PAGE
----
editorial board for printing the opin-
ion piece, written by Dick Hughes, about
state Sen. Brian Boquist’s statements and
actions at the end of the last Oregon legis-
lative session “Boquist decision leaves all
unsatisfied” (July 23).
I felt this was an extremely balanced
and well-written commentary that gave
me a lot of information that I would never
have been aware of, except for reading it
in the paper.
Approximately 80 percent of the opin-
ion page was taken by this article, and
allowed for the writer to state the facts
as he understood them, and allowed him
to cover this subject better than any pol-
itician of either party using their normal
spin cycle to paint the picture they want to
I personally detest rhetoric from any
side, and I resent false responses from the
people who wanted to pretend that they
felt personally threatened.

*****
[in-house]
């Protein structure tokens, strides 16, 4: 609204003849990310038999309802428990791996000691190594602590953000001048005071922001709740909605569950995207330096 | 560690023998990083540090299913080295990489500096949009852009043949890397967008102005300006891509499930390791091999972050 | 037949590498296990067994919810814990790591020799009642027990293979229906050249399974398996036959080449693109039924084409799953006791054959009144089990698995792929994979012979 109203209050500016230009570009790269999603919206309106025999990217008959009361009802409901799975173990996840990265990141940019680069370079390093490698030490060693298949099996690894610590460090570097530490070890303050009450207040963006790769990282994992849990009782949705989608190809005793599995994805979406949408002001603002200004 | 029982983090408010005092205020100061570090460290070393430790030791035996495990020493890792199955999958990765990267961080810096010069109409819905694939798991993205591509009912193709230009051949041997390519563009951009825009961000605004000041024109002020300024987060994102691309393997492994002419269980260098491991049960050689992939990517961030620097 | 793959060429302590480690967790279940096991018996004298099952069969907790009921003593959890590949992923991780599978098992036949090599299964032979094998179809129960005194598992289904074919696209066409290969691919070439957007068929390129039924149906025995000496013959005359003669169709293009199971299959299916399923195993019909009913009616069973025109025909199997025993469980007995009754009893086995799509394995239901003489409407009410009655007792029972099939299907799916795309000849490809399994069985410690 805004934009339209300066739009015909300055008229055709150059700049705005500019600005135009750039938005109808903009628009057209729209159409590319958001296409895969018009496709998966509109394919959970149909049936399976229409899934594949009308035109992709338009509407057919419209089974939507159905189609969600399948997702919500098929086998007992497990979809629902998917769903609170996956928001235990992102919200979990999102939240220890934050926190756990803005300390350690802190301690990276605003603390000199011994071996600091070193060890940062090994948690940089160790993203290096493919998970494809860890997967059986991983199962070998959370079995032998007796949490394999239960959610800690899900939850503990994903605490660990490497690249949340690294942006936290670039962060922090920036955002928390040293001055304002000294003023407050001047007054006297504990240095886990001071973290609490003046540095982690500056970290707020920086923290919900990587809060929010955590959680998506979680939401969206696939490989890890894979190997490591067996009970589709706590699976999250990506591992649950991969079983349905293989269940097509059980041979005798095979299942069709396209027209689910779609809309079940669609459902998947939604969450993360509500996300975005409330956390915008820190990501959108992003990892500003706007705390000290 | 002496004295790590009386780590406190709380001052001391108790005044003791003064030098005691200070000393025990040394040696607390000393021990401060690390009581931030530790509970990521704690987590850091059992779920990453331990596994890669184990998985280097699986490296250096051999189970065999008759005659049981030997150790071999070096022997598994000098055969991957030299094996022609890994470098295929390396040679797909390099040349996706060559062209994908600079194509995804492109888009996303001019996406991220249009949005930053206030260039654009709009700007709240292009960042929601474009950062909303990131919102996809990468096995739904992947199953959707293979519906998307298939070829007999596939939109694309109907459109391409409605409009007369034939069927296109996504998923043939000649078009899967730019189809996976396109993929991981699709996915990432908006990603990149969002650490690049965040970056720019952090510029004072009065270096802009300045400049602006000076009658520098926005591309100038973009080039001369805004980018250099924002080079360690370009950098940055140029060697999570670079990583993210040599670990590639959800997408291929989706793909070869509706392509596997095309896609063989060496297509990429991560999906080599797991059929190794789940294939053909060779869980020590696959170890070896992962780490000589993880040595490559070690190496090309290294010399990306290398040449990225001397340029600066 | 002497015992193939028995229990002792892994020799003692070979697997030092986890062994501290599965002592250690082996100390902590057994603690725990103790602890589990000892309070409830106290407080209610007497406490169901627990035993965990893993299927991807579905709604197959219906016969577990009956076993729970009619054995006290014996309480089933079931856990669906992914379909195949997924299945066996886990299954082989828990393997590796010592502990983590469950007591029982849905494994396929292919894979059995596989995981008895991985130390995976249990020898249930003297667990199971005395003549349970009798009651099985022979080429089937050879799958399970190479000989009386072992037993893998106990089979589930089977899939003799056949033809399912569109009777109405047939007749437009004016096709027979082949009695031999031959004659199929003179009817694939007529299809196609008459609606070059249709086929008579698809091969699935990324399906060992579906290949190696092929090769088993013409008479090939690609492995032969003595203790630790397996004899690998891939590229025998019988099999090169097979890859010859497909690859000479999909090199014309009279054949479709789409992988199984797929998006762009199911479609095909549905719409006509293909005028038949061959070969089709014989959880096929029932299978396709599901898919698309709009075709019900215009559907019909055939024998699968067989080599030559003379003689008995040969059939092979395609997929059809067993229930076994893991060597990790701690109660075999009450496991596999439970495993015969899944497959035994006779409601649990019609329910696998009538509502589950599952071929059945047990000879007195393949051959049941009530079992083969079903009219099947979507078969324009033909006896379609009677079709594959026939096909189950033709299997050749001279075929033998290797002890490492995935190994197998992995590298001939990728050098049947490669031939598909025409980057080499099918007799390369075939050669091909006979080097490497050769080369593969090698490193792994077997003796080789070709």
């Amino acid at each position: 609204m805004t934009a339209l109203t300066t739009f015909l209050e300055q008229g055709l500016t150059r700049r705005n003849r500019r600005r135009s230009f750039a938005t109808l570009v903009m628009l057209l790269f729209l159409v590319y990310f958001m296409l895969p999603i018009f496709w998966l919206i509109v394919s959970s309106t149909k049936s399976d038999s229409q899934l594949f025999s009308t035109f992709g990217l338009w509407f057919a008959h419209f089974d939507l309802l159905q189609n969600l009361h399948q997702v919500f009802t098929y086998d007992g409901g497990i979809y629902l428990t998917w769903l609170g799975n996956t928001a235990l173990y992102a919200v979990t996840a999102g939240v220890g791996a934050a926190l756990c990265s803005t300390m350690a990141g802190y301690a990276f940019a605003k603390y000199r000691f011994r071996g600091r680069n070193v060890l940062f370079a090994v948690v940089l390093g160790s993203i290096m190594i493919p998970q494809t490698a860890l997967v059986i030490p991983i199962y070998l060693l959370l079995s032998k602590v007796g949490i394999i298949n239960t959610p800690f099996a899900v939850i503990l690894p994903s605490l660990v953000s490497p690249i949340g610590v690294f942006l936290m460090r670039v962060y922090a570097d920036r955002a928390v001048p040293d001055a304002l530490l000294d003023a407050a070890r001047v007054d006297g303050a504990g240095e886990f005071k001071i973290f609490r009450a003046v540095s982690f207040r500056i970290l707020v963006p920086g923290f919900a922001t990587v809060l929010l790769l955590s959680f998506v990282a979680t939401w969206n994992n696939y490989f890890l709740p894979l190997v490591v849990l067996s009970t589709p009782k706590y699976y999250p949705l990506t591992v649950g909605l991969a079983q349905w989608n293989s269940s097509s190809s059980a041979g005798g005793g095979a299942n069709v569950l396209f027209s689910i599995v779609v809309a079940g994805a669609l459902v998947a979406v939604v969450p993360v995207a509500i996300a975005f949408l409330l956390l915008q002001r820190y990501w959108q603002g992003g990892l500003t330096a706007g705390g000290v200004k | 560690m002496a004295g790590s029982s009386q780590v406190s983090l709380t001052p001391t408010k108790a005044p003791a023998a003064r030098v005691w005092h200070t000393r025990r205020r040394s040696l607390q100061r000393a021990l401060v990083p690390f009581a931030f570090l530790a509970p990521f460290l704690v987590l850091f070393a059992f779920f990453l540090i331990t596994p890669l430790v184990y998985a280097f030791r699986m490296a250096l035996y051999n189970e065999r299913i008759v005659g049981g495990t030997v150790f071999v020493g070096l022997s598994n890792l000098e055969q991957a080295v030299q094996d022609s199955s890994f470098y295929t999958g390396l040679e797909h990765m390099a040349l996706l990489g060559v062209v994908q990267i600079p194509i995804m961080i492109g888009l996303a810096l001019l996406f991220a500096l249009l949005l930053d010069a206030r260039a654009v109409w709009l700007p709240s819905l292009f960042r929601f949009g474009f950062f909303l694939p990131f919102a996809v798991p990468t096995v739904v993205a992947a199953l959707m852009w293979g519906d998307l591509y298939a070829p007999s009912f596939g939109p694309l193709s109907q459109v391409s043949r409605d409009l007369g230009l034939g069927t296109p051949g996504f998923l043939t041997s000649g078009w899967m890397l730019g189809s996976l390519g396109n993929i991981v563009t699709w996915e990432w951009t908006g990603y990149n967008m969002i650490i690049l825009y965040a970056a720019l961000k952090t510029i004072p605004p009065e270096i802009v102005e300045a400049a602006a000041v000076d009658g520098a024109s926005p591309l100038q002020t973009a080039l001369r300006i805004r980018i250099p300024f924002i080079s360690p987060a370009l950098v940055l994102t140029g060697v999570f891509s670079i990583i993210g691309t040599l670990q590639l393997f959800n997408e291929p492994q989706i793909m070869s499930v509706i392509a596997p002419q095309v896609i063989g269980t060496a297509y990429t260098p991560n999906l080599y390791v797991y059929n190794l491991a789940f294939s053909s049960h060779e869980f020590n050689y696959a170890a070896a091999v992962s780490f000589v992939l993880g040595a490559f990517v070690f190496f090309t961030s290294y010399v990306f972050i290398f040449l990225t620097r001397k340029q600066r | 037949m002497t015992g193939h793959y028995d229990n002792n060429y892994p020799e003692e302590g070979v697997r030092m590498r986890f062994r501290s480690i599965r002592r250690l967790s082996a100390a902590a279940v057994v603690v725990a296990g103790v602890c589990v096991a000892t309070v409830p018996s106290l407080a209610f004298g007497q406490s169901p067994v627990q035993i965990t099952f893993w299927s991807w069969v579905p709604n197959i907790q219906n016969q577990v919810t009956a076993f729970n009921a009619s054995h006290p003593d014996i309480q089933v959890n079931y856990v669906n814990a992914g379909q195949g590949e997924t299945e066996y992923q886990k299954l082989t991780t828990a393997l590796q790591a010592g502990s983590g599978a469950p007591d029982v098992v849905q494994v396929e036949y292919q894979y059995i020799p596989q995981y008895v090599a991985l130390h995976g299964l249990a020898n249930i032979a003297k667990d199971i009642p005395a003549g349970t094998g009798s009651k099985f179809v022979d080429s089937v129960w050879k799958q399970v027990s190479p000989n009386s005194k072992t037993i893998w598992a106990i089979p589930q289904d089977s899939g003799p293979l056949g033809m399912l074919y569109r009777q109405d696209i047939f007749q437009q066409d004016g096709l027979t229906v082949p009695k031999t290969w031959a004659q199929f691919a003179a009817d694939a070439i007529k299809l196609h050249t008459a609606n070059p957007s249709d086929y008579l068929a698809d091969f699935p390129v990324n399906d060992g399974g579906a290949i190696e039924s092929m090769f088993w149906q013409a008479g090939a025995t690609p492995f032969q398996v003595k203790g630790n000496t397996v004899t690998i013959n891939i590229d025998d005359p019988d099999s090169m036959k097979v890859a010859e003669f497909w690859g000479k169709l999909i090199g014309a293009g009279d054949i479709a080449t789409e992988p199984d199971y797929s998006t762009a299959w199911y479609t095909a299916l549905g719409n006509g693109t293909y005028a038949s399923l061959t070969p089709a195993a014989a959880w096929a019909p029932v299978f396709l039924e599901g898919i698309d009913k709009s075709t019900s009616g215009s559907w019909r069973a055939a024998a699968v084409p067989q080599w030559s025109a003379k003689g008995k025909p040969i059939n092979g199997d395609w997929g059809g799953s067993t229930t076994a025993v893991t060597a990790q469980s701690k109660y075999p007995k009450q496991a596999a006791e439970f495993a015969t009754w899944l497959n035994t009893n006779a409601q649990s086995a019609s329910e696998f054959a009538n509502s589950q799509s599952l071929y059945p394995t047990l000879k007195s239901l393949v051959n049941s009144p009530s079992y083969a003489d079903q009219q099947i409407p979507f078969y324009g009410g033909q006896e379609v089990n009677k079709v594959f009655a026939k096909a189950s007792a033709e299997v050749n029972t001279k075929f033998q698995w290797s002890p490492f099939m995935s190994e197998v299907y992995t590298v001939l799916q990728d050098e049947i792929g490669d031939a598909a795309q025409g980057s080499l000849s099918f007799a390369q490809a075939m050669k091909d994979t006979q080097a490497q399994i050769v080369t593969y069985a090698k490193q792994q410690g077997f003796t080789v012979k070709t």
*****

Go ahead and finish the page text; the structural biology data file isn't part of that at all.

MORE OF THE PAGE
I know that there is a lot of
crazy gun violence in this day and age.
But what I see is both political parties
being as inflammatory as they can be in
order to try and sway the public to their
All letters are subject to editing for space,
grammar, and, on occasion, factual
accuracy. Only two letters per writer are
allowed each month.
Letters written in response to other letter
writers should address the issue at hand
and, rather than mentioning the writer by
name, should refer to the headline and
date the letter was published. Discourse
should be civil and people should be
referred to in a respectful manner. Letters
in poor taste will not be printed.
Shame on the politicians; thank you,
Dick Hughes and The Astorian editorial
Public at risk
worked for many years at leading facil-
ities as a level one trauma nurse. Pro-
viders at leading medical institutions are
using a device and procedure that has no
Federal Drug Administration testing for
safety or effectiveness.
The procedure, called electroshock,
involves up to 450 volts and greater to the
brain. In the past, it was only approved
for use in severe depression and as a last
resort, but not any longer. It is used for
many conditions, and on our children,
veterans and during pregnancy. This is a
Under the guise of help, it is actually
inflicting traumatic brain injuries (TBI) at
a minimum, now proven in a court of law.
Suits are being pursued around product lia-
bility, medical malpractice and against the
FDA. There are billions involved in the